Commercialization of Versazyme, A Keratinase Product, for Use in Poultry Food

Award Information
Agency: Department of Agriculture
Branch: N/A
Contract: 2003-33610-13334
Agency Tracking Number: 2003-04059
Amount: $295,086.00
Phase: Phase II
Program: SBIR
Solicitation Topic Code: N/A
Solicitation Number: N/A
Solicitation Year: N/A
Award Year: 2003
Award Start Date (Proposal Award Date): N/A
Award End Date (Contract End Date): N/A
Small Business Information
920 Main Campus Drive Ste 400, Raleigh, NC, 27606
HUBZone Owned: N
Woman Owned: N
Socially and Economically Disadvantaged: N
Principal Investigator
 Nasser Odetallah
 (919) 271-9834
Business Contact
 Gile Shih
Title: President
Phone: (919) 424-3755
Research Institution
NON-TECHNICAL SUMMARY: The small intestine of the newly hatched chick and is immature and undergoes significant morphological, biochemical and physiological changes during the first 10 days post hatch. After this initial period, the gastrointestinal tract (GIT) of the young monogastric animals becomes more capable of digesting and utilizing more nutrients. Chicks and poults during the first few days of age do not have the innate enzyme capability to digest complex nutrients, which ultimately result in increased microbial fermentation and altered gut viscosity. This condition adversely affects digestion and nutrient absorption, and as a result, causes decreased body weights and lowered feed efficiency in the birds. Within the last few years, both the academic and commercial agricultural research communities have come to realize the benefits that can result from the addition of specific enzymes to animal feeds for monogastric animals. For instance, the application of enzymes to animal feed has allowed greater dietary inclusion of ingredients previously thought to be unsuitable for animal feed. Virtually all enzymes employed in the feed industry are used as direct fed additives to achieve one or more of the following objectives: 1) Supplementation of the host's endogenous enzymes, including proteases and amylases; 2) Removal of anti-nutritional factors; 3) Improvement of bioavailability and absorption of certain nutrients and enhancement of energy value for cheaper feed ingredients.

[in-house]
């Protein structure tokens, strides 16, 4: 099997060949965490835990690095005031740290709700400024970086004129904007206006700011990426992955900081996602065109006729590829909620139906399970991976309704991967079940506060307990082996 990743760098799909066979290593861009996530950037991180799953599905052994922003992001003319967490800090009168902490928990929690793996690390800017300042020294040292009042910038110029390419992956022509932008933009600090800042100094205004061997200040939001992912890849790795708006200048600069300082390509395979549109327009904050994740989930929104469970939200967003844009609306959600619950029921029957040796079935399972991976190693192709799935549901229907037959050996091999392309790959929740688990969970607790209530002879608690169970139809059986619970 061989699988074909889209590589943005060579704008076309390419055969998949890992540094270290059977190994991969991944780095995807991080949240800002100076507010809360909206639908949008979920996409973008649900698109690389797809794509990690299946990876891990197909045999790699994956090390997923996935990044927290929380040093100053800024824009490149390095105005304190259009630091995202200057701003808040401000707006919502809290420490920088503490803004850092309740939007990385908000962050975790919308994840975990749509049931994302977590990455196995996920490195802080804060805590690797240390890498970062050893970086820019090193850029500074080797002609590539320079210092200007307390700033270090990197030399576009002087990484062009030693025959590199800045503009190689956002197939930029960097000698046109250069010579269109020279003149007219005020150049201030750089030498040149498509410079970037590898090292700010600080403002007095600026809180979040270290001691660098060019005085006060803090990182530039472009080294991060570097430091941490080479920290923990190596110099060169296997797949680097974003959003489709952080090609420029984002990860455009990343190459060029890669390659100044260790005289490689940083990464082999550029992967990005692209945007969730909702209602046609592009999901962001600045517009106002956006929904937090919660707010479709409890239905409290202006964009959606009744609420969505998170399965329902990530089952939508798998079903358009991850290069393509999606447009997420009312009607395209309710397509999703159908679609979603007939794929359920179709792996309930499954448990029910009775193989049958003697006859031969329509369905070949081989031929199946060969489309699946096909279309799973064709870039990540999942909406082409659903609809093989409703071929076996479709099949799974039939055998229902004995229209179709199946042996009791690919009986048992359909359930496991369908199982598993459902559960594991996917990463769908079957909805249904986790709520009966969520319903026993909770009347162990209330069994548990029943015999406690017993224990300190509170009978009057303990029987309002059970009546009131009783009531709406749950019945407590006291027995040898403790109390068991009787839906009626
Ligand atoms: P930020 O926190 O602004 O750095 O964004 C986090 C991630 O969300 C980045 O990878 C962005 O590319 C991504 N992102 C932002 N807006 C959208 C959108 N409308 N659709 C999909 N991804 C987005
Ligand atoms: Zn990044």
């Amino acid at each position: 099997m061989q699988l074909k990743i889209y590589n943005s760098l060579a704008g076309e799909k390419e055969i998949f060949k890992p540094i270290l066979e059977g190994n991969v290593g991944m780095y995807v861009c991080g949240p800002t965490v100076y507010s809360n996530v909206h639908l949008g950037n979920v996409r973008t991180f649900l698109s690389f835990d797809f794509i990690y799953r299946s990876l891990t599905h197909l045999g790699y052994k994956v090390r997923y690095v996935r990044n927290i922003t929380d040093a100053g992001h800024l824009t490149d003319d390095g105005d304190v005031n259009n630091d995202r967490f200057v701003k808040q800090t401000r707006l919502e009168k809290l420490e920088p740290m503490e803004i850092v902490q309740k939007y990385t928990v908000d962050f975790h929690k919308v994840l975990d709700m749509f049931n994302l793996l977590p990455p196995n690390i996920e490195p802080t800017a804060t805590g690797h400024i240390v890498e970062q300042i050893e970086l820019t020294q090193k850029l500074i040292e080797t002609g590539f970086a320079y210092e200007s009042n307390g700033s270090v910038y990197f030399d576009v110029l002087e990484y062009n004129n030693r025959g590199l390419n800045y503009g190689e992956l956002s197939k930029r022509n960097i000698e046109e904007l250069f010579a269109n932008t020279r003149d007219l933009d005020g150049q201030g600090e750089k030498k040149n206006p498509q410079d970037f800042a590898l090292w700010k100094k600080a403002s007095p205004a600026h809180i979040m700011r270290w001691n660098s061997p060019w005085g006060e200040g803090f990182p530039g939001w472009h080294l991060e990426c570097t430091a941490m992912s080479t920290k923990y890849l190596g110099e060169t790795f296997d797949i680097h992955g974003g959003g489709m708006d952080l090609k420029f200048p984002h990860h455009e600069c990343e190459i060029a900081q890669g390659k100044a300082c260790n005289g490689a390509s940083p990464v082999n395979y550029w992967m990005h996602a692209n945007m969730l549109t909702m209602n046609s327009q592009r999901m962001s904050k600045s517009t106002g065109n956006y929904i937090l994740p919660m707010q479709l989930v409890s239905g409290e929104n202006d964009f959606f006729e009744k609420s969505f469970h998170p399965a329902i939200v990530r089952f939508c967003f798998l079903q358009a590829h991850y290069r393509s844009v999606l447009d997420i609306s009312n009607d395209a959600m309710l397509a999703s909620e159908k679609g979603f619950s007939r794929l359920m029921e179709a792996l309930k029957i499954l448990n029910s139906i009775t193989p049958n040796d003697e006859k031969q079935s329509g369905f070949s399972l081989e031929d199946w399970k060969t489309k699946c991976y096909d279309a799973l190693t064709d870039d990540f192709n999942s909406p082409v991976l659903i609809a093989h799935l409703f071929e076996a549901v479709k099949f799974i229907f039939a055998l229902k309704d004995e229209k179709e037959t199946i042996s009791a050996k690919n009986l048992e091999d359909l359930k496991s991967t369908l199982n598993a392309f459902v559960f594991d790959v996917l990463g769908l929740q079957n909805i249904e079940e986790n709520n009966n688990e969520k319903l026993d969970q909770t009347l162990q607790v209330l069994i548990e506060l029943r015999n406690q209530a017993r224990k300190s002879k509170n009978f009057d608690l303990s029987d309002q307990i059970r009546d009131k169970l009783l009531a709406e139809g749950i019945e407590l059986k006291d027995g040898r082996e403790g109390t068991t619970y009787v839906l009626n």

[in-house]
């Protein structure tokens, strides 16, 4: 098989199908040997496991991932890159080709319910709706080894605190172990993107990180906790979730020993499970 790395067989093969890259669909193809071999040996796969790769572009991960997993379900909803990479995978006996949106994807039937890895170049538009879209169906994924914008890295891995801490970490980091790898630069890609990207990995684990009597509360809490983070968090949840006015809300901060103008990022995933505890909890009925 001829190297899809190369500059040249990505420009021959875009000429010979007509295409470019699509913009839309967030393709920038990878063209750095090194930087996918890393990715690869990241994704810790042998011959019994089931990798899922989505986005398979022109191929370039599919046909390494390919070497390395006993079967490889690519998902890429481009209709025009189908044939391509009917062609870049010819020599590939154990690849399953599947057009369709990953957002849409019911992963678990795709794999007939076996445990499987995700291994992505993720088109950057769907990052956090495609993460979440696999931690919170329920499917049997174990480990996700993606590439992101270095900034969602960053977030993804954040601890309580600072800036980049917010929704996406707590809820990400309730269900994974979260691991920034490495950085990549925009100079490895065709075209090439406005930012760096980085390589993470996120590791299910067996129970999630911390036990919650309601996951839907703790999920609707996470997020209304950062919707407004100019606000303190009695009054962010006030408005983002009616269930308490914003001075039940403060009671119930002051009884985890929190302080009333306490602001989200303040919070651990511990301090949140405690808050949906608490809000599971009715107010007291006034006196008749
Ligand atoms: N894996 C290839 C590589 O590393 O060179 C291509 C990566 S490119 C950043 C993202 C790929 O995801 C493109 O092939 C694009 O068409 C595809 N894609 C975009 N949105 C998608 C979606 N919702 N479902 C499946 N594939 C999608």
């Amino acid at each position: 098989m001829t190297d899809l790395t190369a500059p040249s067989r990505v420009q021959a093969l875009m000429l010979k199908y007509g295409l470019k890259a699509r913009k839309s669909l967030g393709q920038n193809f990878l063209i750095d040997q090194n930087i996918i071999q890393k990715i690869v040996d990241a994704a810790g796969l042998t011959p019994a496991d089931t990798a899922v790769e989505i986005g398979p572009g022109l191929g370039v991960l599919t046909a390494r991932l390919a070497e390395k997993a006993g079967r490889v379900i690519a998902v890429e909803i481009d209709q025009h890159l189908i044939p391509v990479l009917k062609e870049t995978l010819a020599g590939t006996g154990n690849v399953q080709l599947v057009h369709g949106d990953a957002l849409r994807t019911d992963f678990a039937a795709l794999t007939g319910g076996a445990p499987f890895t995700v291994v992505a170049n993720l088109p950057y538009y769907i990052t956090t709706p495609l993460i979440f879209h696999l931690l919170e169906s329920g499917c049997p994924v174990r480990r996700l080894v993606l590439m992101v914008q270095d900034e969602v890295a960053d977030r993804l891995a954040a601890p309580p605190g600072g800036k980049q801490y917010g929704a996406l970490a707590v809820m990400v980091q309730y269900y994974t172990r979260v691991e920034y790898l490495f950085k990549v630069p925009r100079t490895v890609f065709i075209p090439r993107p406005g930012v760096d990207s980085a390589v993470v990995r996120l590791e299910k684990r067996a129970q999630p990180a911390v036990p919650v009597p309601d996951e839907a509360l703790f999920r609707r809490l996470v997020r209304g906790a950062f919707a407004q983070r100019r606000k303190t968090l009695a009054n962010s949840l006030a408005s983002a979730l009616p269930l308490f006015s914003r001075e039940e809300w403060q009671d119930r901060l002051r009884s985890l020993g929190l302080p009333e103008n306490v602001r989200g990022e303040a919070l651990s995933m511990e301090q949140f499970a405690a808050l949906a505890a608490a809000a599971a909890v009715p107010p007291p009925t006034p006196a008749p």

* Information listed above is at the time of submission. *

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